Shoppers will soon have to pay for plastic carrier bags in Marks and Spencer's 14 Northern Ireland stores.
Charging for bags is a first for Marks and Spencer
Chief executive Stuart Rose announced the plans as the company revealed a 28% rise in annual profits.
Mr Rose said local customers would be the first to have to pay five pence for a plastic bag during a trial period beginning in July.
He said Marks and Spencer's shoppers would be given a free "bag for life" in the month preceding the trial.
Mr Rose said the company was "conscious of the need to get the use of carrier bags down".
"We have said that if that bag for life runs out, we will replace it," he said.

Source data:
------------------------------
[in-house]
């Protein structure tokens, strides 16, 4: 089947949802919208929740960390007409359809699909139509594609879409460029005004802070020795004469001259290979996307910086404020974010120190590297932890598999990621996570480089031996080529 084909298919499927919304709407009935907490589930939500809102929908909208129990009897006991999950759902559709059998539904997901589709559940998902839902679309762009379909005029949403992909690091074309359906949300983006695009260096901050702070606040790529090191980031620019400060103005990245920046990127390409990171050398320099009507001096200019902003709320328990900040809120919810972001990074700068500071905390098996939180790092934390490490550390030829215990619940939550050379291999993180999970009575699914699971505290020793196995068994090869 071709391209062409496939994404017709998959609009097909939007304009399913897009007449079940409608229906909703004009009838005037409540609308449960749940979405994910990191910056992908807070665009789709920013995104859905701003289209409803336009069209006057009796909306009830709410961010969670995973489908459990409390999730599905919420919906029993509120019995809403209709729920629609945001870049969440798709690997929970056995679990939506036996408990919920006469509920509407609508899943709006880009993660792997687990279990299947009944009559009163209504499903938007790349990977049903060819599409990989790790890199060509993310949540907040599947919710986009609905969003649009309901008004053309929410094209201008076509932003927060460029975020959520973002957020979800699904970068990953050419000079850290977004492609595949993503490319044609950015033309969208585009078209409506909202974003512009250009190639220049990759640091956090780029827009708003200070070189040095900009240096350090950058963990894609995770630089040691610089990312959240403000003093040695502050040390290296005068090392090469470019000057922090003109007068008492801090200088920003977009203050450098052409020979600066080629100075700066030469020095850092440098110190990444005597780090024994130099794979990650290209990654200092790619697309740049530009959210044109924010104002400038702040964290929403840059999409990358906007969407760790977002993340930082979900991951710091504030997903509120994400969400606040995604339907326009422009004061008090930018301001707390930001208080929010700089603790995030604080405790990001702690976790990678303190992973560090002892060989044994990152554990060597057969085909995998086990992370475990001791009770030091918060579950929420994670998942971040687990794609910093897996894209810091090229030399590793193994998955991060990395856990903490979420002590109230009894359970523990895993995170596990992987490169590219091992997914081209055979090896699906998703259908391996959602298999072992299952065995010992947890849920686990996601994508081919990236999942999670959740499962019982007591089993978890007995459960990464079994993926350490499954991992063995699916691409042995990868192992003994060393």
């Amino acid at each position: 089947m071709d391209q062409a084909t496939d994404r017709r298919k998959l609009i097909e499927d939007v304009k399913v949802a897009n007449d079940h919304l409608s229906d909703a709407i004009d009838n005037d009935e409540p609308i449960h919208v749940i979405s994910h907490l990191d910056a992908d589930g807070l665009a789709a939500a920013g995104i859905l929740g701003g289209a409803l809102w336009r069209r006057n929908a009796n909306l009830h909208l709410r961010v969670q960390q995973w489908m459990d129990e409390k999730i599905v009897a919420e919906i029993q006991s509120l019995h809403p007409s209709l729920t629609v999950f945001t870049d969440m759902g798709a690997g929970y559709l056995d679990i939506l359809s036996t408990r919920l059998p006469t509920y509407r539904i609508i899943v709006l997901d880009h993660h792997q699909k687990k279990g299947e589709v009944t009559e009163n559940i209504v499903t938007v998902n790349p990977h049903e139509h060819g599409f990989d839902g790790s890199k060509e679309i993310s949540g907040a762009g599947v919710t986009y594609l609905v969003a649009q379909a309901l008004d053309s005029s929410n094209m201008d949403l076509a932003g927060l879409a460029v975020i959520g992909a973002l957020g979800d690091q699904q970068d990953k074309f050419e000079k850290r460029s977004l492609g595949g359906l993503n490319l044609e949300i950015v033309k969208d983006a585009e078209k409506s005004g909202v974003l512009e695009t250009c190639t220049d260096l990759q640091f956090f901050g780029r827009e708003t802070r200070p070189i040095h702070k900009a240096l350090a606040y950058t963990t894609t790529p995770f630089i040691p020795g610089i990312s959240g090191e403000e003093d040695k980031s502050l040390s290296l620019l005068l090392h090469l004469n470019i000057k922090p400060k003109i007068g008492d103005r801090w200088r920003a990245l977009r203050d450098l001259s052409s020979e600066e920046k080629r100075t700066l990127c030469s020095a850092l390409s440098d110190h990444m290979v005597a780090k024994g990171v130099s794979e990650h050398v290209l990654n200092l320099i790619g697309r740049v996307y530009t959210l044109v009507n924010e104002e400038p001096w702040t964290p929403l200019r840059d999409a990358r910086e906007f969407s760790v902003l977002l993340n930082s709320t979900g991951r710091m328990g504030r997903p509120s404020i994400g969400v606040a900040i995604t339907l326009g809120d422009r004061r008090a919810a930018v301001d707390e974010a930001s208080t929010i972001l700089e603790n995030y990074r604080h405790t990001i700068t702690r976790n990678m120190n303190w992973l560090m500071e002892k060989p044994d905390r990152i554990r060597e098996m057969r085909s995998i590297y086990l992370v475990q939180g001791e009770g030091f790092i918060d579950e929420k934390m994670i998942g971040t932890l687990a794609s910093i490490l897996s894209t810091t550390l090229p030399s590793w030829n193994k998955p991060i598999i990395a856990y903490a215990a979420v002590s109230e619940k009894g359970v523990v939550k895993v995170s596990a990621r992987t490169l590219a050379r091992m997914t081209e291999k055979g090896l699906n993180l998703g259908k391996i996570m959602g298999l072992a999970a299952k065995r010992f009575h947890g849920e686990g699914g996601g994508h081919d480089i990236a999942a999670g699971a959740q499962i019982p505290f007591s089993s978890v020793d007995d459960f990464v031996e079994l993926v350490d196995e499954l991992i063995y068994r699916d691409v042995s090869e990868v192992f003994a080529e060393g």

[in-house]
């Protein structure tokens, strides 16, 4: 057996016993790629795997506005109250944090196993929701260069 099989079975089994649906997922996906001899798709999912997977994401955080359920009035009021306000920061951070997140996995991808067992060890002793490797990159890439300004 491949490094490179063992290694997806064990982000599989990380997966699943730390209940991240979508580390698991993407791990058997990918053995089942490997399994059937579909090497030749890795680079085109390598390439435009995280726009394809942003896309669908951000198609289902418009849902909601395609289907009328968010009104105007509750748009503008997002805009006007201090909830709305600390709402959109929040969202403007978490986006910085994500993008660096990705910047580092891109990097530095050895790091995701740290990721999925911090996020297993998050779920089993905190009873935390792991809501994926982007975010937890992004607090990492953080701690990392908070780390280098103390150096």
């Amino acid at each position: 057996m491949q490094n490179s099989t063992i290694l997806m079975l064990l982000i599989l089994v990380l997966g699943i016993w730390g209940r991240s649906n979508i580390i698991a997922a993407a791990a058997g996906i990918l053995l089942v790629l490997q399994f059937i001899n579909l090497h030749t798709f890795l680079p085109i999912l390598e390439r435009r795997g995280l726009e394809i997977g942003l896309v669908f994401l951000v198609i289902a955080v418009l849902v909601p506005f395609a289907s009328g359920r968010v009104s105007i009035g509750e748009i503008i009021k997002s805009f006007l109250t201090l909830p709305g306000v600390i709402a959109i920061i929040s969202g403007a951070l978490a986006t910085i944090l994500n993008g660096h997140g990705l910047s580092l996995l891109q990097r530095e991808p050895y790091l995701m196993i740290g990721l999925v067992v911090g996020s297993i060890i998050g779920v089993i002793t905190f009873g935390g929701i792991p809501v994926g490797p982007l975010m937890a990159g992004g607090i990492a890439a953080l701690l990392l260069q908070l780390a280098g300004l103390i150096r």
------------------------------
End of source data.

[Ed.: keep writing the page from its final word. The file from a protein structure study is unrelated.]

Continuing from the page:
Chief executive Stuart Rose said free 'bags for life' would be distributed
"But once that's in place, we will then do a trial where we charge 5p per bag and we are determined to do our bit."
It was reported that the trial could then be rolled out to the rest of the UK.
The move comes as part of M&S's drive, called "Plan A", towards ethical trading and the promotion of healthy lifestyles.
The five-year scheme will see M&S become carbon neutral, stop sending waste to landfill and extend its sustainable sourcing by 2012.
Marks and Spencer said it would donate the money raised from the plastic bags trial to the charity Groundwork Northern Ireland.
Use of plastic carrier bags in the Republic of Ireland fell dramatically in 2002 when stores imposed a charge.